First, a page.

Global communication systems, from 3G and 4G networks to to WiFi and wires, emit electromagnetic radiation. As those networks grow, so does the amount of radiation they produce – and it could be threatening wildlife, a new report suggests.
The verdict comes from EKLIPSE, a European Commission-funded project that seeks to support scientific research and create links between science and social policy, after the UK nonprofit Buglife requested a review of current information.
After looking at existing research, EKLIPSE identified some major knowledge gaps on how EMR affects invertebrates, vertebrates and plants. Those gaps could be causing researchers to underestimate the effects of EMR on plant and animal life.
“… the existing community of experts in this field is still very limited, and research tends to be focused on only a few specific species or taxa, and certain types of radiations,” EKLIPSE wrote in a web conference report. “The technical set up and conditions in which the studies are undertaken are often questionable, and there are no common standards or methodologies that can be used to compare and/or reproduce the experiments.”
Prior to the web conference, EKLIPSE reviewed 97 peer-reviewed articles to get an idea of what research already existed on EMR. The idea was to get an idea of how much research on EMR exists, and how reliable that research is. Only studies conducted after 2000 were considered.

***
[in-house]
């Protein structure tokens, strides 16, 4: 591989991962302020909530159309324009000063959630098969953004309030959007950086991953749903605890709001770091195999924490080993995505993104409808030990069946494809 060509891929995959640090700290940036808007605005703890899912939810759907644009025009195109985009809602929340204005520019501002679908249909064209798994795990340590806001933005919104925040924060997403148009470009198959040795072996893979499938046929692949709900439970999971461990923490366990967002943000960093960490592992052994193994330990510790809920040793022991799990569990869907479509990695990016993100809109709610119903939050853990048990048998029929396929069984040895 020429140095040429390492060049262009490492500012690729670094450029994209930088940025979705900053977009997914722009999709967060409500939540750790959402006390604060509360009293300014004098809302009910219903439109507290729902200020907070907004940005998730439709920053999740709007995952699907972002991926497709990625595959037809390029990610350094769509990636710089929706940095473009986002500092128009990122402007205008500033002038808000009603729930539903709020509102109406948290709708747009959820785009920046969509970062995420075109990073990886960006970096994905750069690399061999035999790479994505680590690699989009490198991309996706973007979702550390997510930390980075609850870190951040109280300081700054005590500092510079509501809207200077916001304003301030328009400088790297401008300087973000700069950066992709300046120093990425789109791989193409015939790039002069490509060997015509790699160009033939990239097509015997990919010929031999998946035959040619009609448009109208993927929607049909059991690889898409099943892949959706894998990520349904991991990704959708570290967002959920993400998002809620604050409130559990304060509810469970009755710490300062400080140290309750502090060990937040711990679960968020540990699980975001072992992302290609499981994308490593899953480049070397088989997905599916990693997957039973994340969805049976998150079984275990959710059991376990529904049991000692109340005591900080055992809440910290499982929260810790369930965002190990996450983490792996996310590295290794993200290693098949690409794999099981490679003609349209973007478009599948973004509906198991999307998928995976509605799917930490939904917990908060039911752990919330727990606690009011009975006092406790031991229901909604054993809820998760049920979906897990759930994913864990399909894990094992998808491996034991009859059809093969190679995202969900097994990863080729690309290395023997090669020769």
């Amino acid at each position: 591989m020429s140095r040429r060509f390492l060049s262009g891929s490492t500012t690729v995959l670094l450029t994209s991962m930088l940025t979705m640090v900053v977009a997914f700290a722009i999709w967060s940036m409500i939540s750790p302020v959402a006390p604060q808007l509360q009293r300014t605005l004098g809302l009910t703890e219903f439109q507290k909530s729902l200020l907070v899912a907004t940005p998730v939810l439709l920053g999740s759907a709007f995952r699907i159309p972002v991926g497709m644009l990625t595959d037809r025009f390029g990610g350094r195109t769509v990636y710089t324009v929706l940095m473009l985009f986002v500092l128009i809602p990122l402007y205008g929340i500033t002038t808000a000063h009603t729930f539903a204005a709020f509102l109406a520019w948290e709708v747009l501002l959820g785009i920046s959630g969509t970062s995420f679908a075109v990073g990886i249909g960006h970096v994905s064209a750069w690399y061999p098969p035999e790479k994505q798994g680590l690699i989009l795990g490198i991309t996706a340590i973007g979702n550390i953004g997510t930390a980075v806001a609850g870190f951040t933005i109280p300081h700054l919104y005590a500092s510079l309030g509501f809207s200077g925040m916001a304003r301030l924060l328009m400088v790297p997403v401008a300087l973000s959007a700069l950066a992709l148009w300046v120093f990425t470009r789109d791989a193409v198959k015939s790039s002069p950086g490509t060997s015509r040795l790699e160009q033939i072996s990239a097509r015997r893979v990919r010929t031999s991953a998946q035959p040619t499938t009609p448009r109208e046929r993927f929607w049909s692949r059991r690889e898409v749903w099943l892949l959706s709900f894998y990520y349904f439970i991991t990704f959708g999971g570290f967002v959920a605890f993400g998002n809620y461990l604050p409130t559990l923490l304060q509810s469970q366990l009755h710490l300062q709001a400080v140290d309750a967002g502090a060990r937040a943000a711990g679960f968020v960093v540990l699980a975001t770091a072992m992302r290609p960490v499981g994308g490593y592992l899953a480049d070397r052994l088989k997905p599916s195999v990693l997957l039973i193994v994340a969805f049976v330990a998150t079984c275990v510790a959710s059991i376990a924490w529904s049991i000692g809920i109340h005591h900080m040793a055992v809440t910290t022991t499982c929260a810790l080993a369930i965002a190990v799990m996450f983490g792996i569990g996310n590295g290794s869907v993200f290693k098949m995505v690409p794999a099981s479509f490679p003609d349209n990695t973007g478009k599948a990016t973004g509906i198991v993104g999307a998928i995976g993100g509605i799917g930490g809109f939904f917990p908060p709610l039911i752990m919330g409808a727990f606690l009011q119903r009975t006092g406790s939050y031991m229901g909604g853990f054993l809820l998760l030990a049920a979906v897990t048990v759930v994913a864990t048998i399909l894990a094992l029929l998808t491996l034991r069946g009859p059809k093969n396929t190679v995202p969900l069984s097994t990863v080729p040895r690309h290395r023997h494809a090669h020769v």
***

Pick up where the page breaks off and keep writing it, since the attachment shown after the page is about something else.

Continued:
The review found that communications systems may be threatening wildlife and plants more than previously believed. Powerlines, WiFi, cellphone data networks, TV and radio broadcasts, and radar could all have negative effects on wildlife, reviewers found.
The electromagnetic radiation these networks produce could affect how insects and birds navigate, and negatively affect plant growth, the scientists said.
More worrying are the massive gaps in knowledge.
During the web conference, researchers pointed out that there are few studies into the positive effects of EMR – should they exist – in addition to the lack of research on negative effects. Studies are also needed into how new frequencies affect living organisms, and whether they are more or less harmful than traditional EMR sources.
When it comes to animals, more lab-based research, studies of animal populations near major EMR sources, cellular studies and a review of older papers are among the studies needed to determine if EMR is threatening wildlife.
The experts who participated in the web conference suggested that researchers create a cross-disciplinary platform to promote better EMR research, organize citizen science projects, improve methods and standardize measurements, and work with government organizations to acquire funding for more research, among other steps.
In the meantime, they said, developers should avoid putting EMR sources in wild areas and provide better education covering the knowledge that does exist about EMR, especially in poorer countries.
“We apply limits to all types of pollution to protect the habitability of our environment, but as yet, even in Europe, the safe limits of electromagnetic radiation have not been determined, let alone applied,” Buglife CEO Matt Shardlow told the Daily Mail. “This is a classic case of ‘out of sight, out of mind.’”
By Kyla Cathey, Earth.com staff writer